Picture: 123RF/FUZZBONES
Picture: 123RF/FUZZBONES

The Financial Sector Conduct Authority (FSCA), the organisation tasked by the government with enhancing the integrity of financial markets in SA, has published a new standard for banks which aims to ensure banks conduct themselves fairly.

The authority also aims to enhance the efficiency and integrity of financial markets; promote fair customer treatment by financial institutions; provide financial education and promote financial literacy; and assist in maintaining financial stability.

Banks are already subject to a dizzying array of regulations governing how they serve consumers, outside the prudential requirements which monitor risk-taking, capital levels and liquidity. These include the Financial Intelligence Centre Act and anti-money laundering regulation, the National Credit Act and the Consumer Protection Act. There is also the banking ombudsman tasked with refereeing disputes between clients and institutions.

The new standard aims to address everything  from the unethical treatment of customers to the proactive intervention in the design of products.

 “The issue of market conduct looks beyond complaints, the new regulation introduces critical guiding principles. We also know that prevention is better than cure, so we want to be forward looking in terms of coming up with different approaches before they are implemented,” says  Kedibone Dikokwe, divisional executive for conduct of banks at the FSCA.

The new standard flows from the enactment of the Financial Sector Regulation Act (FSRA), which was introduced in 2018, and has as its central purpose the fair treatment of  customers.

“A large part of the new market conduct standards will be ensuring products perform in the way they are represented and ensuring that customers can understand what the banks are marketing to them,” says Sindiswa Makhubalo, head of the  bank and payment providers at the FSCA.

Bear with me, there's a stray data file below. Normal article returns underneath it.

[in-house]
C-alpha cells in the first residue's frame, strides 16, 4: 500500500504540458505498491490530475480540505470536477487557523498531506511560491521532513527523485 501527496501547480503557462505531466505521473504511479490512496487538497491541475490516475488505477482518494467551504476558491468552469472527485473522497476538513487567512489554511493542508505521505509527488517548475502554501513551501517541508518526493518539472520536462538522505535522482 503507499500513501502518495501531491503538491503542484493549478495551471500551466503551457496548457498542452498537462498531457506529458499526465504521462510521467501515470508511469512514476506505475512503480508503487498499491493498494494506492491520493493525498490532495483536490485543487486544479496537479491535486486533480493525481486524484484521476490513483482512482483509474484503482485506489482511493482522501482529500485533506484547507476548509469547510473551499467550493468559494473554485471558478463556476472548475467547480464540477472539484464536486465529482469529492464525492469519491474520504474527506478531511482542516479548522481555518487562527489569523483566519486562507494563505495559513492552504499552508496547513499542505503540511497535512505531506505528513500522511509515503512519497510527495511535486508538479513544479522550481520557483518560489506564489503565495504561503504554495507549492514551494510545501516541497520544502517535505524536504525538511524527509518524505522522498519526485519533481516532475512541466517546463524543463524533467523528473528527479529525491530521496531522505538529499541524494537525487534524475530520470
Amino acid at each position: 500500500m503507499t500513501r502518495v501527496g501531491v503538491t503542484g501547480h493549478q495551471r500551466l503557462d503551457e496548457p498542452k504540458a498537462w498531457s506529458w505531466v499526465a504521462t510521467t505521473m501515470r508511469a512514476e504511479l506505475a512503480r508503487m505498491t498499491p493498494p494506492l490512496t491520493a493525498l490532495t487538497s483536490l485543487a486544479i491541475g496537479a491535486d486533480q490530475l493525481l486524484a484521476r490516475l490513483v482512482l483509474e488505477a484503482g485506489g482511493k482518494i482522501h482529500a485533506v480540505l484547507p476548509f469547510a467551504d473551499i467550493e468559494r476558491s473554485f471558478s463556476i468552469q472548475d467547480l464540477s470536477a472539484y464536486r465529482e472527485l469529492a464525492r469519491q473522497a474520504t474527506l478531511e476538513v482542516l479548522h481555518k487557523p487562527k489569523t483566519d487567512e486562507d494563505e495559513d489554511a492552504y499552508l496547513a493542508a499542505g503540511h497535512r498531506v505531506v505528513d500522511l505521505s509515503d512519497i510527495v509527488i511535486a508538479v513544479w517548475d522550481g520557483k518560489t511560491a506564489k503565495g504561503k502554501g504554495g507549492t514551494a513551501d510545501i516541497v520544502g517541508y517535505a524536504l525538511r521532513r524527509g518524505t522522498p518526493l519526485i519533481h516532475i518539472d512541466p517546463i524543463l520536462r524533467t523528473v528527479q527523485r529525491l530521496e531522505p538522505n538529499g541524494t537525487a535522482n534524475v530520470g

The standards have been codified into six outcomes for the bank-client relationship. These include aspirations such as ensuring the banks treat customers fairly and ensuring customers are provided with clear (non-jargon and legal filled) information before, during and after point of sale.

Other outcomes include full disclosure about the complexity of a product, and holding banks accountable so that products “perform as promised”. The standard becomes effective immediately but does allow for a transition of eight to 12 months for products if required.

The FSCA says it wants to “proactively engage” with the industry to establish benchmarks regarding customer engagement standards.

Thematic reviews will also be undertaken, where the FSCA will inform its engagement with the banks from trends seen in market, such as those relating to complaints, says Makhubalo.

When it comes to complaints, the Banking Ombudsman should be approached first and then the FSCA will look into the matter, says Dikokwe.

Makhubalo and Dikokwe acknowledged that heightened levels of competition in the industry — as seen by the arrival of banks such as TymeBank, Discovery Bank and the soon-to-be-launched Bank Zero — will also play a key role in ensuring fair treatment of clients.  


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